Now, I don’t really have anything against solid-state gear. I don’t! But the tonal layering here was not what I was expecting. My first thought was to a pair of Luxman amps I had in for testing oh-so-many years ago, the L-590a II and the L-505u. Both integrated amps, the first was a 30wpc $10k Class-A unit and the second was a $5k 100wpc Class A/B. With my then-reference speakers, Merlin Music VSM-MXR, the L-590a made by speakers sound muscular and rich and powerful. Contrasting, as I was at that time, with some Joule-Electra OTL amps, this was a waaaaay different sonic signature — I had no idea that my speakers could be made to sound like that! For those speakers, I thought the additions were too much (the speakers had been designed and voiced around the OTLs), which is why I ended buying the L-505u, which had a much less plummy — but still delightfully rich — presentation. Years later, I wish I’d bought the L-590a. Not because it was better. But because it was magic. Not for that system, say, but maybe another ….

Like the Daedalus Ulysses, for example. Which was why, perhaps, that from that first needle drop through the Arion, I was suddenly transported to the worlds of Yesterday smashed into a universe of What-Might-Have-Been. Because dammit all if that Arion wasn’t channeling that monster Luxman integrated. It was déjà vu. But this time? The speakers fit. I was in heaven.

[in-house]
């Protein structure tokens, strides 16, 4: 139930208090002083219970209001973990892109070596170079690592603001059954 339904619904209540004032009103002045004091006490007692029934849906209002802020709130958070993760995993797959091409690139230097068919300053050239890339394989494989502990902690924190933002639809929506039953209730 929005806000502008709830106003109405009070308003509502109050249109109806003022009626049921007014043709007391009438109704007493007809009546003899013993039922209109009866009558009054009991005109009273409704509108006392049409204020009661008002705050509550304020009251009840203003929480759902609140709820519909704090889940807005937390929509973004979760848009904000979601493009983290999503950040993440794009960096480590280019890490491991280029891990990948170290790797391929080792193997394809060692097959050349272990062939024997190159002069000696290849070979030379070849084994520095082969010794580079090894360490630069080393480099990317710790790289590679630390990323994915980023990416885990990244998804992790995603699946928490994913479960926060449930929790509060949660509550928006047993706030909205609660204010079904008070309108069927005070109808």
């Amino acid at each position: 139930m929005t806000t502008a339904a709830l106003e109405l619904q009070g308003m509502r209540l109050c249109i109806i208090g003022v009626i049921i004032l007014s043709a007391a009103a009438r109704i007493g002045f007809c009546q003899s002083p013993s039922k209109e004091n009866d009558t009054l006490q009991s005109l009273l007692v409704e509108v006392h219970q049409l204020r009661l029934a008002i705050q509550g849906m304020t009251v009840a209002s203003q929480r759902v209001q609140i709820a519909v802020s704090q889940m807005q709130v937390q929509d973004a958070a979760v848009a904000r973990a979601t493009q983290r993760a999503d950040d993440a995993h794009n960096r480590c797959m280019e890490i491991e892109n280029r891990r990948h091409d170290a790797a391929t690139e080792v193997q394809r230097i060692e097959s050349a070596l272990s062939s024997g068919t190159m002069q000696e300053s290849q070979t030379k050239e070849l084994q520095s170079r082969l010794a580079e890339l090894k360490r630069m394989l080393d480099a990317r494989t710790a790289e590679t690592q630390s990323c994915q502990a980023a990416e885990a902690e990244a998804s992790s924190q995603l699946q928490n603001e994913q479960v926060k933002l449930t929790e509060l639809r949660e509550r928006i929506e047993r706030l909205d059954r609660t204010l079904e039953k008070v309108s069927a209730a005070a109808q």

By contrast, my long-term phono stage reference, the TW-Acustic Raven built by Thöress, sounded a little light in its loafers. Played opposite each other, and with my reference Ortofon Windfeld cartridge, I found that the Raven favored delicacy and air, while the Arion favored majesty and drive. That is, it was almost as if the Raven was balanced more mid-treble while the Arion favored something of a mid-bass presentation. Interesting! Part of this may have been the impression that the Raven had a bit more transient bite, but the Arion was able to present sonic detail in a completely non-fatiguing and non-distracting manner — and there was oodles of it.

Don’t get me wrong — I love my Raven. But it was the Arion that had me fumbling for all those old rock albums and dancing like an addled lunatic. My dog must have thought I’d lost my flipping mind. Really, there ought to be a limit to how many times you play Journey’s Escape back to back.